At step 718, if it is determined that the requested page does not include any edgeable include fragments, the process proceeds to step 728 where the request is subjected to normal processing. If the requested page does contain edgeable include fragments, at step 719 the checking of the next such include begins. For each edgeable fragment identified, at step 720 it is determined if the requested page's fragment has data dependencies that have been identified, tagged and are contained in cookies. If the page being referred to by the include being checked does not have any such dependencies, at step 721 it is determined if there are more edgeable includes to check, and, if so, the process proceeds back to step 719, and if not, the process proceeds to step 726 (described below).

If at step 720 it is determined that the page referred to in the include being checked does include data dependencies that have been ID's, tagged, and are in cookies, the dependency information obtained in phase 1 and tagged and sent to the client in phase 2 is used to generate and insert an “ESI include” in place of a JSP:include in the requested page(s) that will utilize the dependency information to create a cache identifier for this fragment that matches the information sent to the client (step 722). In other words, when a user fetches the home page of a site (e.g., “homepage.jsp”), the request goes through an edge-server, which issues the request to the origin server. The origin server recognizes the existence of an ESI-enabled edge-server, and replaces a jsp:include tag with an ESI:include tag. Thus, the page that the client fetches is modified based on the fact that an ESI processor is present. The edge-server uses the information contained in the modified page to cache the fragment.

Continuing with the example, when the client sends a URL that directs the edge-server to request “homepage.jsp”, the “jsp:include” tag “personalizedAd.jsp” is replaced with an “ESI:include” tag “personalizedAd.esi.” This will enable the edge server to access “personalizedAd.jsp” externally, allowing the included URL to be cached based on the data it is specified to be dependent upon, by accessing the client-stored cookie through the ESI syntax.

At step 724, the fragment contained in the ESI:include inserted at step 722 is tagged as an externally accessible page. Once there are no more edgeable includes to check (as determined at step 721), then, at step 726, the page is sent to the edge server with the ESI: include that uses variable access to append the encrypted cookie value as a query parameter.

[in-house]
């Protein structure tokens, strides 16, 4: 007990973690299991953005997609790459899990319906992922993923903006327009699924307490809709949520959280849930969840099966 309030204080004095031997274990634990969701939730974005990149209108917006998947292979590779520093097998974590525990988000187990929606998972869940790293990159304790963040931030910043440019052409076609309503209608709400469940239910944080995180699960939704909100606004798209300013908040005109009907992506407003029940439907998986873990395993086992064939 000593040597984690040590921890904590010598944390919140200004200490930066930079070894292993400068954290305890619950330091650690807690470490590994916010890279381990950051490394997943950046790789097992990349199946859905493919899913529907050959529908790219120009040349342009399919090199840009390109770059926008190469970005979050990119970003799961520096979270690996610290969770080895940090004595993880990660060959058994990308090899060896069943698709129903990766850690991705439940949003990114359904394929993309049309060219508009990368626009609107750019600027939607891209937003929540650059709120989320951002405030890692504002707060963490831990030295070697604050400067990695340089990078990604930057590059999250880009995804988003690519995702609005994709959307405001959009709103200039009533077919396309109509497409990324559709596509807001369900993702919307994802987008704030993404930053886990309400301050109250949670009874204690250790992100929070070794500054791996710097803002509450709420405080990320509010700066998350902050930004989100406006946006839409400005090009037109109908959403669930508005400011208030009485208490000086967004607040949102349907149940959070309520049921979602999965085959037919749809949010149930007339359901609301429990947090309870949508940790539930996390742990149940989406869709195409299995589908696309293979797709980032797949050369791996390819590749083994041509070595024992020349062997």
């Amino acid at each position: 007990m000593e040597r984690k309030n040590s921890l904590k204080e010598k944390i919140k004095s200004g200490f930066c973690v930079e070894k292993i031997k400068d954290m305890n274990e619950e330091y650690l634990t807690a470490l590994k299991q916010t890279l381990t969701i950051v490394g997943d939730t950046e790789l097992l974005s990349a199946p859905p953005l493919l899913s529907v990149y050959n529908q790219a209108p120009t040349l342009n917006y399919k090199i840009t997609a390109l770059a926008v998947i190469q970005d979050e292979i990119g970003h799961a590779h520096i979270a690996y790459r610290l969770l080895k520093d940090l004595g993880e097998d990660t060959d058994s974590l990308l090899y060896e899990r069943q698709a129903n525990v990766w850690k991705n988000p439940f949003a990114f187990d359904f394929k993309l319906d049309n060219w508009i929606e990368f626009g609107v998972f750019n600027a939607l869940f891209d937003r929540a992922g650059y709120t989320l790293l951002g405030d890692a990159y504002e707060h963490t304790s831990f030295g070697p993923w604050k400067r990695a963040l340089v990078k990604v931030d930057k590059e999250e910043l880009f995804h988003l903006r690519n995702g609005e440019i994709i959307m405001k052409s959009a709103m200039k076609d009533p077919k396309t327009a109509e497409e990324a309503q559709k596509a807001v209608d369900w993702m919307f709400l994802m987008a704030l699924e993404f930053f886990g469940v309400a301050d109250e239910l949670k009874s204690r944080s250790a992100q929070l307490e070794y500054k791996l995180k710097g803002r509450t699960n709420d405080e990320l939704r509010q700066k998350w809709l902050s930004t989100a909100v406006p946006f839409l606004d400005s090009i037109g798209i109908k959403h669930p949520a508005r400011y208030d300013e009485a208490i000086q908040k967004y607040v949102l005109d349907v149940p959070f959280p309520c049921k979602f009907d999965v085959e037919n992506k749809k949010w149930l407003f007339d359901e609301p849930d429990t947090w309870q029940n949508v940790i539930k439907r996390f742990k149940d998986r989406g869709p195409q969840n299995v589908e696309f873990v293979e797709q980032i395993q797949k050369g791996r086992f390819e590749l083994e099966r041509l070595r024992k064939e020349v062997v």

Referring now to FIG. 9, at step 730, the edge server processes the returned page and locates the ESI:include, and at step 731 the processing of the next edegable ESI include begins. At step 732, the cookie data referenced in the ESI:include is added to the request for the fragment to create a cacheID for the edge server specific to the fragment's dependencies and the user information.

At step 734, it is determined if the edge server has retrieved the fragment identified in the request previously. If it has, at step 736, the edge server serves the cached copy to the client, and at step 741 it is determined if there are additional ESI includes to be processed. If there are, the process revest back to step 731; if not, the process terminates at step 742.

If, at step 734, a determination is made that the edge server has not retrieved the fragment previously, then at step 738 the session information is forwarded by the edge server in the include request, so the fragment operates normally at the origin server and ignores encrypted query information. Thus, when the ESI processor issues a request from the origin server to satisfy an include statement, it does so using all request headers from the request the client issued to the origin server. This results in the edge server mimicking the client enough that the origin server's operation need not be changed with respect to how it obtains data that the fragment depends upon. At step 740, the origin server passes back the page to the edge server, which caches the page based on the encrypted dependencies Thus, since the encrypted dependencies are in the request for the page as query parameters, the encrypted dependencies are also in the URL/URI. This information is what is used by standard edge-caching servers to index the cached pages. As before, if at step 741 it is determined that additional ESI includes exist for processing, then the process reverts to step 731, and if not, at step 742 the process ends.

To summarize, once dynacache (or other dynamic access content cache program) finds a JSP:include of an edgeable fragment and the data upon which it depends, an ESI tag is generated that utilizes the ESI variable syntax to access cookies in the client request header, and inserts them into the include tag as query parameters (masked with the key that was used to mask the cookie). This solution allows the use of cookies as a form of client-side data cache, accessible from the edge-server and stored invisibly on the client, using them in the ESI include tag as a way of creating a cache ID that is dependent upon specific data.

The following is provided to present an example of relevant HTML, JSP, and HTTP code illustrating the present invention. An initial request from a client browser being operated by “Bob” to an origin server might look as follows:

. . . <http headers>. . .

query: userid=“bob”, password=“foobar”

get loginform.jsp